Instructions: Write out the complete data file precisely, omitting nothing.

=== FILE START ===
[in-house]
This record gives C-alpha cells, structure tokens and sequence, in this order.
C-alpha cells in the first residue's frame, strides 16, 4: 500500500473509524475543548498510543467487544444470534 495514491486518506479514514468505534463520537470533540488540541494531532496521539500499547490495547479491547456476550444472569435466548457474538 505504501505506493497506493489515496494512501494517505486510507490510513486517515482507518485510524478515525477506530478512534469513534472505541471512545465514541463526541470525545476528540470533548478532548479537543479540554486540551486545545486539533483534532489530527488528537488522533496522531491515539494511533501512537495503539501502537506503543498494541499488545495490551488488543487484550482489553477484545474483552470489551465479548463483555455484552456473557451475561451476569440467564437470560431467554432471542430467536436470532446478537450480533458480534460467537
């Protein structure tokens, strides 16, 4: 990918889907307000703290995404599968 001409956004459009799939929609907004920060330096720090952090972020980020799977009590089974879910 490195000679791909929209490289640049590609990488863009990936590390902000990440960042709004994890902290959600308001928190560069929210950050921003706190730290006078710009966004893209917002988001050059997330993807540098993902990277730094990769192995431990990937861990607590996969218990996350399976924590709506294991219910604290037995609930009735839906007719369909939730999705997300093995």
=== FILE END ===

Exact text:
[in-house]
This record gives C-alpha cells, structure tokens and sequence, in this order.
C-alpha cells in the first residue's frame, strides 16, 4: 500500500473509524475543548498510543467487544444470534 495514491486518506479514514468505534463520537470533540488540541494531532496521539500499547490495547479491547456476550444472569435466548457474538 505504501505506493497506493489515496494512501494517505486510507490510513486517515482507518485510524478515525477506530478512534469513534472505541471512545465514541463526541470525545476528540470533548478532548479537543479540554486540551486545545486539533483534532489530527488528537488522533496522531491515539494511533501512537495503539501502537506503543498494541499488545495490551488488543487484550482489553477484545474483552470489551465479548463483555455484552456473557451475561451476569440467564437470560431467554432471542430467536436470532446478537450480533458480534460467537
């Protein structure tokens, strides 16, 4: 990918889907307000703290995404599968 001409956004459009799939929609907004920060330096720090952090972020980020799977009590089974879910 490195000679791909929209490289640049590609990488863009990936590390902000990440960042709004994890902290959600308001928190560069929210950050921003706190730290006078710009966004893209917002988001050059997330993807540098993902990277730094990769192995431990990937861990607590996969218990996350399976924590709506294991219910604290037995609930009735839906007719369909939730999705997300093995």